The last attempt to answer this difficult question comes from Rabbis Levi and Helbo. They teach that the matriarchs were barren because God longed to hear their prayers. I think this is also not the easiest pill to swallow. For those of us who have wrestled with this issue, the idea that God has controlled the functioning of our bodies so that we might talk to God a little more often, doesn't necessarily comfort. So I'd like us to turn this around. I would rather read these biblical stories not by what Rabbis Levi and Helbo taught, that we struggle because God longs to hear our prayers, but rather when we struggle and we pray, God hears us.
Unfortunately, we well know that even while God might hear us, God does not always heal us. But perhaps God helps us in ways that are more subtle. That is my hope and belief anyway. Even when our struggle may continue, perhaps it becomes easier to bear or we gain wisdom we had not had previously or we are able to help another because of what we are experiencing. Through our prayers, perhaps the pain of infertility is eased in some way.
There is no perfect answer here. The matriarchs did eventually conceive; many of them magically. This is not always so for us. It is my hope that when we pray to God for a child that this prayer is heard above all others. Perhaps through our prayers we will find comfort in our discomfort, and some kind of healing that we can live with. Luckily for us, these days there are a lot of ways to become parents that were not available for our ancestors. Perhaps over time these prayers have come true and all we need to do is change the way we imagine parenthood to come about. Perhaps that might be enough.
- "R. Huna and R. Jeremiah in the name of R. Hiyya b. Abba said. . . ." (Midrash Rabbah: Song of Songs, trans. Rabbi Dr. H. Freedman, B.A., Ph.D. and Maurice Simon, M.A. [New York: The Soncino Press Ltd., 1983], p. 133)
- "R. Levi in the name of R. Shila from Kfar Temarta and R. Helbo in the name of R. Johanan said: . . ." (Midrash Rabbah: Song of Songs, trans. Rabbi Dr. H. Freedman, B.A., Ph.D. and Maurice Simon, M.A. [New York: The Soncino Press Ltd., 1983], p. 134)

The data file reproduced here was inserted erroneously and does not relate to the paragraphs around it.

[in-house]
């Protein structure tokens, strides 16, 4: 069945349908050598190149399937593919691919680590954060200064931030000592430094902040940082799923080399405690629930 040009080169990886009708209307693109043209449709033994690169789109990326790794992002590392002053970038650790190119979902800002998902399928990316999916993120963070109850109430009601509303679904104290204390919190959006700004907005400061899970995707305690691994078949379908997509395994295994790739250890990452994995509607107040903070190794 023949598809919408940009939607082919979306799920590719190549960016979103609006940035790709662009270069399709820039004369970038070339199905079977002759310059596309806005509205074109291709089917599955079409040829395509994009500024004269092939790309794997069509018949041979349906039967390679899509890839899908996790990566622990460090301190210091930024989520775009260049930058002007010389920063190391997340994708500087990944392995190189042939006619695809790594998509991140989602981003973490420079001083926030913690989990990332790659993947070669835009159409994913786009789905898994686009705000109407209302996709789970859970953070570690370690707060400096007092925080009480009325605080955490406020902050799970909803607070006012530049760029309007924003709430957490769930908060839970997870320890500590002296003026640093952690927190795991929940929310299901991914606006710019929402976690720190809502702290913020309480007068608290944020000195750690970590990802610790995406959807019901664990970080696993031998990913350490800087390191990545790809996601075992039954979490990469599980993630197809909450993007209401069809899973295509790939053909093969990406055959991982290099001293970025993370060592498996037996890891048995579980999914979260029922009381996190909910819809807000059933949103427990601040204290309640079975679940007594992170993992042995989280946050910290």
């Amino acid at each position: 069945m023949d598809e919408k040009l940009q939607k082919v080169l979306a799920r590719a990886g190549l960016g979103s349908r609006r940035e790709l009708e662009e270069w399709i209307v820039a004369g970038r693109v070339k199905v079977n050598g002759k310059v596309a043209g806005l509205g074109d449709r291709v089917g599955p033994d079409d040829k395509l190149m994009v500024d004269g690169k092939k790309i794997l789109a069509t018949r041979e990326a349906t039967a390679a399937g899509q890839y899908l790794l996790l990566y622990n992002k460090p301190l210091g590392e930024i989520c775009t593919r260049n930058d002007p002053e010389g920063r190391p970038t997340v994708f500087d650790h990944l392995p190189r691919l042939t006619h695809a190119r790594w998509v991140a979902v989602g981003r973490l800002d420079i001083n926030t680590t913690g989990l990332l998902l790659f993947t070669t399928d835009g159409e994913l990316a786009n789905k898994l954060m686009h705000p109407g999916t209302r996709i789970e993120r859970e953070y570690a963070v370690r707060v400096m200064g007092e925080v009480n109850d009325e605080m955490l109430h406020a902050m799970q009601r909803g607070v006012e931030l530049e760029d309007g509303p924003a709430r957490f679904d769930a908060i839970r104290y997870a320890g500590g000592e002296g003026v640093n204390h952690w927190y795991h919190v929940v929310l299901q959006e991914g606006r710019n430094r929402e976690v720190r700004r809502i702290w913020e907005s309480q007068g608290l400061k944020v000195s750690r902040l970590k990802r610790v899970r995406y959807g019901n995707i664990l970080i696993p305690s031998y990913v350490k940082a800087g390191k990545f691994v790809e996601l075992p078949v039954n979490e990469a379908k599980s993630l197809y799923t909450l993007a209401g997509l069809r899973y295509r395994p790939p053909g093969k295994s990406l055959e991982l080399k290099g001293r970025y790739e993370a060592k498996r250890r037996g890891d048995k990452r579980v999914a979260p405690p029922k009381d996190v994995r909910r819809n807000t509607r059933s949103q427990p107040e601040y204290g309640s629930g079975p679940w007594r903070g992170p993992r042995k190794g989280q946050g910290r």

Rabbi Elizabeth Dunsker joyfully serves as the rabbi for Congregation Kol Ami in Vancouver, Washington.
"This is the line of Isaac son of Abraham: Abraham begot Isaac" (Genesis 25:19). So begins our parashah for this Shabbat, a story of new beginnings and repetitions of old patterns. The Hebrew word, translated in the Plaut commentary as "line" is tol'dot, which comes from the Hebrew root, yud-lamed-dalet, a root that is connected to childbirth. The same root, used later in the verse in the word holid, is translated as "begot." The parashah then goes on to relate the story of Isaac's life; his children, his triumphs, and his failures.
The same word tol'dot, is used earlier in Genesis, at the beginning of the second creation story, which focuses on humanity, "This is the chronicle of heaven and earth . . ." (Genesis 2:4). Clearly the heavens and the earth were not giving birth, at least not in the same way humans do, so the translation reflects that. The word connected to giving birth is the same word which is used to let us know that we are about to hear an account. Perhaps a better translation of the word tol'dot in both of these contexts is the word story: "This is the story of Isaac son of Abraham" and "This is the story of heaven and earth."
Humanity's story in the Torah is linked to intimacy. The act of begetting, at least in the Torah, involves relationship with another person. And it is only intimate connection with another person that brings forth the stories of our lives. The story of Isaac, the story of Rebekah, cannot occur without the intimacy that existed between them. Our stories only occur in the relationships that exist between us.
Rabbi Max Weiss is the rabbi at Oak Park Temple B'nai Abraham Zion in Oak Park, Illinois.
Tol'dot, Genesis 25:19–28:9
The Torah: A Modern Commentary, pp. 173–189; Revised Edition, pp. 172–189;
The Torah: A Women's Commentary, pp. 133–156